Dr. Wallace has received consulting fees, speaking fees, and/or honoraria from Bristol-Myers Squibb and Genentech (less than $10,000 each) and research grants from Amgen and Pfizer.
Article first published online: 25 MAY 2012
Copyright © 2012 by the American College of Rheumatology
Arthritis & Rheumatism
Volume 64, Issue 6, pages 2012–2021, June 2012
How to Cite
Wallace, C. A., Giannini, E. H., Spalding, S. J., Hashkes, P. J., O'Neil, K. M., Zeft, A. S., Szer, I. S., Ringold, S., Brunner, H. I., Schanberg, L. E., Sundel, R. P., Milojevic, D., Punaro, M. G., Chira, P., Gottlieb, B. S., Higgins, G. C., Ilowite, N. T., Kimura, Y., Hamilton, S., Johnson, A., Huang, B., Lovell, D. J. and for the Childhood Arthritis and Rheumatology Research Alliance (2012), Trial of early aggressive therapy in polyarticular juvenile idiopathic arthritis. Arthritis & Rheumatism, 64: 2012–2021. doi: 10.1002/art.34343
ClinicalTrials.gov identifier: NCT00443430.
The contents of this publication are solely the responsibility of the authors and do not necessarily represent the official view of the National Center for Research Resources or the National Institutes of Health.
- Issue published online: 25 MAY 2012
- Article first published online: 25 MAY 2012
- Accepted manuscript online: 19 DEC 2011 10:58AM EST
- Manuscript Accepted: 13 DEC 2011
- Manuscript Received: 22 JUL 2011
- NIH. Grant Numbers: 1R21-AR-48355-1, 1RO1-AR-049762-01A2, 3R01-AR-049762-04S1, P60-AR-047784-07, P30-AR-47363
- Howe Endowment for Juvenile Rheumatoid Arthritis Research, Friends of the Childhood Arthritis and Rheumatology Research Alliance
- Arthritis Foundation
- Clinical and Translational Science Awards. Grant Numbers: UL1-RR-025014, UL1-RR-025764, UL1-RR-024131, CO6-RR-11234, UL1-RR-025750, KL2-RR-025749, TL1-RR-025748
- National Center for Research Resources
- NIH Roadmap for Medical Research
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- PATIENTS AND METHODS
- AUTHOR CONTRIBUTIONS
To determine whether aggressive treatment initiated early in the course of rheumatoid factor (RF)–positive or RF-negative polyarticular juvenile idiopathic arthritis (JIA) can induce clinical inactive disease within 6 months.
Between May 2007 and October 2010, a multicenter, prospective, randomized, double-blind, placebo-controlled trial of 2 aggressive treatments was conducted in 85 children ages 2–16 years with polyarticular JIA of <12 months' duration. Patients received either methotrexate (MTX) 0.5 mg/kg/week (maximum 40 mg) subcutaneously, etanercept 0.8 mg/kg/week (maximum 50 mg), and prednisolone 0.5 mg/kg/day (maximum 60 mg) tapered to 0 by 17 weeks (arm 1), or MTX (same dosage as arm 1), etanercept placebo, and prednisolone placebo (arm 2). The primary outcome measure was clinical inactive disease at 6 months. An exploratory phase determined the rate of clinical remission on medication (6 months of continuous clinical inactive disease) at 12 months.
By 6 months, clinical inactive disease had been achieved in 17 (40%) of 42 patients in arm 1 and 10 (23%) of 43 patients in arm 2 (χ2 = 2.91, P = 0.088). After 12 months, clinical remission on medication was achieved in 9 patients in arm 1 and 3 patients in arm 2 (P = 0.053). There were no significant interarm differences in adverse events.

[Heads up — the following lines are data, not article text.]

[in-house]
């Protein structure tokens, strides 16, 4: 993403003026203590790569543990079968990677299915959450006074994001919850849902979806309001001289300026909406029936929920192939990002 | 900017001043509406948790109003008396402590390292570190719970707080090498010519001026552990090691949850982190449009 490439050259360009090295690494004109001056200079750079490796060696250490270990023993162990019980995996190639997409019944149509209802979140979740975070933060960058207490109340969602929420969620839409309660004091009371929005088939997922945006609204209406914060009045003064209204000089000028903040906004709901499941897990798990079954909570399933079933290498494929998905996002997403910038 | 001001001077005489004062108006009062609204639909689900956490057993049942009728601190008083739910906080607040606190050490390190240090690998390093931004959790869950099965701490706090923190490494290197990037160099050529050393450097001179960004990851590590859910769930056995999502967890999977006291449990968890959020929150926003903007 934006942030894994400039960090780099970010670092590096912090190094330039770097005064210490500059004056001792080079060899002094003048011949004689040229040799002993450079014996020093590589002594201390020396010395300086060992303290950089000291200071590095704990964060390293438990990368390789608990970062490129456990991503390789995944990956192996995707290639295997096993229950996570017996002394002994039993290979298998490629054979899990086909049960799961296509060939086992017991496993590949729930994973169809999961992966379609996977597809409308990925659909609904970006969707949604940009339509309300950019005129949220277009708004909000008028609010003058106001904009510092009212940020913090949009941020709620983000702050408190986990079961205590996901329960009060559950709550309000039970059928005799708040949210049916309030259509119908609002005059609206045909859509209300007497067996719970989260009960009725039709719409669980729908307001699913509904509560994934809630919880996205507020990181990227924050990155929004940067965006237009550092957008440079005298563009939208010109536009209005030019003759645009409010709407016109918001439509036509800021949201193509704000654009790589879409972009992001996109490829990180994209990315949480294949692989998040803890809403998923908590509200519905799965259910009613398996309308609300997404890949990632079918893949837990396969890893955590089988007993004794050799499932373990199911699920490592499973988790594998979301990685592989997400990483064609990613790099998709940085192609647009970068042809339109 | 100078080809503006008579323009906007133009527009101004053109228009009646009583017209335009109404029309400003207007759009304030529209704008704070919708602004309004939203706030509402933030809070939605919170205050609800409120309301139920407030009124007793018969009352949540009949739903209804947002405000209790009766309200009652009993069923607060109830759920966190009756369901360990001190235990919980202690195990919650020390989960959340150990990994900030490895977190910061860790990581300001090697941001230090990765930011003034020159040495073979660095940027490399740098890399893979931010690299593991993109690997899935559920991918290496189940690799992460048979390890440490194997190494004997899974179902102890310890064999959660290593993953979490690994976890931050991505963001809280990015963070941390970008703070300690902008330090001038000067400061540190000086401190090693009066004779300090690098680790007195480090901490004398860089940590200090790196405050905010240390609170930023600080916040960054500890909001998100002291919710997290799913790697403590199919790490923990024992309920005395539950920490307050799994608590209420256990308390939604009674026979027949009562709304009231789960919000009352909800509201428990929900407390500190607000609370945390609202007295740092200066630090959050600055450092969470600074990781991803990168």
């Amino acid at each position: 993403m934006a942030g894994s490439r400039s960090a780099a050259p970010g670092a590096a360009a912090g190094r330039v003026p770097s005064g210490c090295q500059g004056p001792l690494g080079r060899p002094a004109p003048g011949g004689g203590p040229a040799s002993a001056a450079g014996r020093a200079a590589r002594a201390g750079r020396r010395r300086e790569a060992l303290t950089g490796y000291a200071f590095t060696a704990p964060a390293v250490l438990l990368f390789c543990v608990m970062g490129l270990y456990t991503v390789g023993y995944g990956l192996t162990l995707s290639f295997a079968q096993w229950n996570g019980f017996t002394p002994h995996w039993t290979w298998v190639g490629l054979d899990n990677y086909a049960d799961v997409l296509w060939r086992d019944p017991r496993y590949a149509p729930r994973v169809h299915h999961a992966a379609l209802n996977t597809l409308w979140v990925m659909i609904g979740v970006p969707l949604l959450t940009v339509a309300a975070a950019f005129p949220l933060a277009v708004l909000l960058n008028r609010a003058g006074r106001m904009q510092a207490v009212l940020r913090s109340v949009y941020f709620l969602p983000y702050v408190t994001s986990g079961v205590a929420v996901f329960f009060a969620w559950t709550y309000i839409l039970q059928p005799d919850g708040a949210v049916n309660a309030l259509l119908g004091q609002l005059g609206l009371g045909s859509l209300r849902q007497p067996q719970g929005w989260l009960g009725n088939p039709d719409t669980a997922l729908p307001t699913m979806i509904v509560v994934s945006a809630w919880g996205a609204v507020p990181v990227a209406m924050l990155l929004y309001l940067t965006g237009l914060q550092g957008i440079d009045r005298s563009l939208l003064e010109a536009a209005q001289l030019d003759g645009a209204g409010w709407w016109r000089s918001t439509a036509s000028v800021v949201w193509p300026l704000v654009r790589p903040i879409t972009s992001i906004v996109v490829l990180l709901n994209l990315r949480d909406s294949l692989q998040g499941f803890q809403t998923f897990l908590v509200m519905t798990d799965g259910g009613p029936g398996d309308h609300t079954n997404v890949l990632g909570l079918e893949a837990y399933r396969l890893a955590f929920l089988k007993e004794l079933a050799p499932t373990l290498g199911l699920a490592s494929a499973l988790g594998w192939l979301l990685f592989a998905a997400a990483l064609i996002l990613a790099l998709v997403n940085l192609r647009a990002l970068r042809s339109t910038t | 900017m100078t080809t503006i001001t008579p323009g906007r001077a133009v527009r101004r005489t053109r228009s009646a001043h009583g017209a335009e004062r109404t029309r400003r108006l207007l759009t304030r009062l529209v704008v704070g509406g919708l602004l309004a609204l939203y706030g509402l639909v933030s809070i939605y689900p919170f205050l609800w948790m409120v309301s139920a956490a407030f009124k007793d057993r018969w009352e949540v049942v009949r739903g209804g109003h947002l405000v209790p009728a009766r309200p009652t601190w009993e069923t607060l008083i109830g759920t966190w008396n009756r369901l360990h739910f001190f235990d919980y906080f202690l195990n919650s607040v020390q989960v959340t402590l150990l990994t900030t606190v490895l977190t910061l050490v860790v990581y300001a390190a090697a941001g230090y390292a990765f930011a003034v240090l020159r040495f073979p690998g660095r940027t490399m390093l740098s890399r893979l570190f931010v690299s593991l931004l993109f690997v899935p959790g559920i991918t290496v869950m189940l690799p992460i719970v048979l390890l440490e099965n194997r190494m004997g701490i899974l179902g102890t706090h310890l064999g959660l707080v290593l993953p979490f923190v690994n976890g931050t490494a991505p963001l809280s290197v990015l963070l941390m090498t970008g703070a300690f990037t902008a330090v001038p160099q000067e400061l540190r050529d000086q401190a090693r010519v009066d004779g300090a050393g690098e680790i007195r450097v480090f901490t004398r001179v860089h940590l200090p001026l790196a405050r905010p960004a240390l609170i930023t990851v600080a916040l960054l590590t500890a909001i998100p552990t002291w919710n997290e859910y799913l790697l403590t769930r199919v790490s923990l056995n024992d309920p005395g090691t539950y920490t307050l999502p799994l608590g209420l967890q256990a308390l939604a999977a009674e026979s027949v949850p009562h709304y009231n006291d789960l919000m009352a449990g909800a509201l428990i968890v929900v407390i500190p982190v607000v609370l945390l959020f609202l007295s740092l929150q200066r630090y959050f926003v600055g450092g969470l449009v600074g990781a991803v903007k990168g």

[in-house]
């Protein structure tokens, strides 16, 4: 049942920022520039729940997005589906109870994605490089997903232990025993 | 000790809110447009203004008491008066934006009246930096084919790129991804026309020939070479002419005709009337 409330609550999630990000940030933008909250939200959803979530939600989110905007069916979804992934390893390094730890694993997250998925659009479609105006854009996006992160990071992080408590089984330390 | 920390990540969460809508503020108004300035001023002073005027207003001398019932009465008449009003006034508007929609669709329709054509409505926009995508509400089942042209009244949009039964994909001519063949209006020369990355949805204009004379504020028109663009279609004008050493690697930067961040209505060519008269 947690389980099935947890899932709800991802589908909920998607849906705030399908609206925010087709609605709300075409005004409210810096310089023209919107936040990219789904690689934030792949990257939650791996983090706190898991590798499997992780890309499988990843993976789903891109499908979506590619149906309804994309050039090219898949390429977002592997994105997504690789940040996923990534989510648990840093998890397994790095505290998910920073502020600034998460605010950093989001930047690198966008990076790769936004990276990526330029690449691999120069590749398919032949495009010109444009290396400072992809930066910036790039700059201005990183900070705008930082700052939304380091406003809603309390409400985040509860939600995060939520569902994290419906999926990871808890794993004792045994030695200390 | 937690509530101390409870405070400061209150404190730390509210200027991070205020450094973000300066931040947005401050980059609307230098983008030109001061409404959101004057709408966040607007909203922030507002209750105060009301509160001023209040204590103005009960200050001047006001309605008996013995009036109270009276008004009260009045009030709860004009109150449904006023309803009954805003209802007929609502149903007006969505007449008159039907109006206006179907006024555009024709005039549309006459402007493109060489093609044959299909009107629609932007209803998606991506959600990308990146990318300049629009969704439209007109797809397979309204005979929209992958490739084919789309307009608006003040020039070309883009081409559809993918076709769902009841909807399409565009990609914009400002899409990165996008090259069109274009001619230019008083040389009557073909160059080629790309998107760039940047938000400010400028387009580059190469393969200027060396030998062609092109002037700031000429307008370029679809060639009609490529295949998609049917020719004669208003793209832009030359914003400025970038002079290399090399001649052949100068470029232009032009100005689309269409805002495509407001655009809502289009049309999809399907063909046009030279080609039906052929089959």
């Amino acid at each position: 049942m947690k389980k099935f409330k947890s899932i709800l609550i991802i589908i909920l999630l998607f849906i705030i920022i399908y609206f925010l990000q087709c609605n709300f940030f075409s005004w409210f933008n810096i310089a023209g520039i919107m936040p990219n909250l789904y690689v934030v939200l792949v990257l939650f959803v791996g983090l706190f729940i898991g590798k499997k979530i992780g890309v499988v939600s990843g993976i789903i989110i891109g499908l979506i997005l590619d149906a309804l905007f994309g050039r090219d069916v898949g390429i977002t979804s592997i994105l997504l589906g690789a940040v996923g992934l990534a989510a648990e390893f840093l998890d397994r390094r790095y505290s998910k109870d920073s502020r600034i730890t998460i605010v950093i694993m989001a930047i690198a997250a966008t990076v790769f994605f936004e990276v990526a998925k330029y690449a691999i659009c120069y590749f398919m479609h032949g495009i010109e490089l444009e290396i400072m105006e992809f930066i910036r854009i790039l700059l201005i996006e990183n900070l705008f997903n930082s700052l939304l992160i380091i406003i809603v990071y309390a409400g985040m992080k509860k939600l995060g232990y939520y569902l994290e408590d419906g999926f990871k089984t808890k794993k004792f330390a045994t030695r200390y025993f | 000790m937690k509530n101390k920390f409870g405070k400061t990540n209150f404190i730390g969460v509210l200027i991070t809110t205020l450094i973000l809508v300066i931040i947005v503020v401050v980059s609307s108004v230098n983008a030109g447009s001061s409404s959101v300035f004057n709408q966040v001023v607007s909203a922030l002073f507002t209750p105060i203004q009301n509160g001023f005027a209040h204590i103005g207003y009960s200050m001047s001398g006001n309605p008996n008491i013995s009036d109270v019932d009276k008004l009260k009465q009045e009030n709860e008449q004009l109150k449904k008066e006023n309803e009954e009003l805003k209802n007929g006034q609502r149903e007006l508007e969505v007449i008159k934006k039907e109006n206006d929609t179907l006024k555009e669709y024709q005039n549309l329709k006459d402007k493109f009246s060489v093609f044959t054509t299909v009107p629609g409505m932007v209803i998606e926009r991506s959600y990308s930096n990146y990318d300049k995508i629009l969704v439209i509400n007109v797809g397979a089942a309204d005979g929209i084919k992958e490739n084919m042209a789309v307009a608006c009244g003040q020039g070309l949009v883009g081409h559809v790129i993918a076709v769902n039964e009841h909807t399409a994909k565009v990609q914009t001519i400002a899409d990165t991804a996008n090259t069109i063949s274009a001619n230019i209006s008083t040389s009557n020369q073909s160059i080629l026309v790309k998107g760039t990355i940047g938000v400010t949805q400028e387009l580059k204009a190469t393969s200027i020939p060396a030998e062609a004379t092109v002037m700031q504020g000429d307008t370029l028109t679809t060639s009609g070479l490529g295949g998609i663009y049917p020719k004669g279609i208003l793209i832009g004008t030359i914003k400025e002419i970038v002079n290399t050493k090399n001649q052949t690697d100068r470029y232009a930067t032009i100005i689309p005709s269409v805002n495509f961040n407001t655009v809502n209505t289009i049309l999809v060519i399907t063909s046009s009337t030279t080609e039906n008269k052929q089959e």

Although this study did not meet its primary end point, early aggressive therapy in this cohort of children with recent-onset polyarticular JIA resulted in clinical inactive disease by 6 months and clinical remission on medication within 12 months of treatment in substantial proportions of patients in both arms.
Juvenile idiopathic arthritis (JIA) encompasses a group of diseases of unknown etiology, defined by the International League of Associations for Rheumatology as having in common arthritis in ≥1 joint that persists for ≥6 weeks and begins before 16 years of age, with other conditions excluded (1). With a prevalence of ∼1 per 1,000 children in the US, JIA is the most common pediatric rheumatic illness and the cause of acquired childhood disability (2, 3). During the last 20 years, the advent of a host of immune response modifiers (biologic agents) that directly inhibit the action of proinflammatory mediators has revolutionized the treatment and expected outcome of JIA (4–8) such that extended periods of clinically quiescent disease may now be induced.
Newly published guidelines from the American College of Rheumatology (ACR) provide some guidance for the initiation and safety monitoring of drugs commonly used in JIA, including biologic agents (9). However, it remains unclear as to exactly when in the course of the disease and in what combination these treatments should be started to produce optimal outcomes. At present, it cannot be predicted with confidence which children with JIA will have a less favorable outcome, although some risk factors have been identified (9–11). The polyarticular (both rheumatoid factor [RF]–positive and RF-negative) categories comprise ∼30% of all patients with JIA, and the majority of these children continue to receive combinations of multiple medications for many years (12, 13); disease-free periods without medication of >1 year are uncommon (14).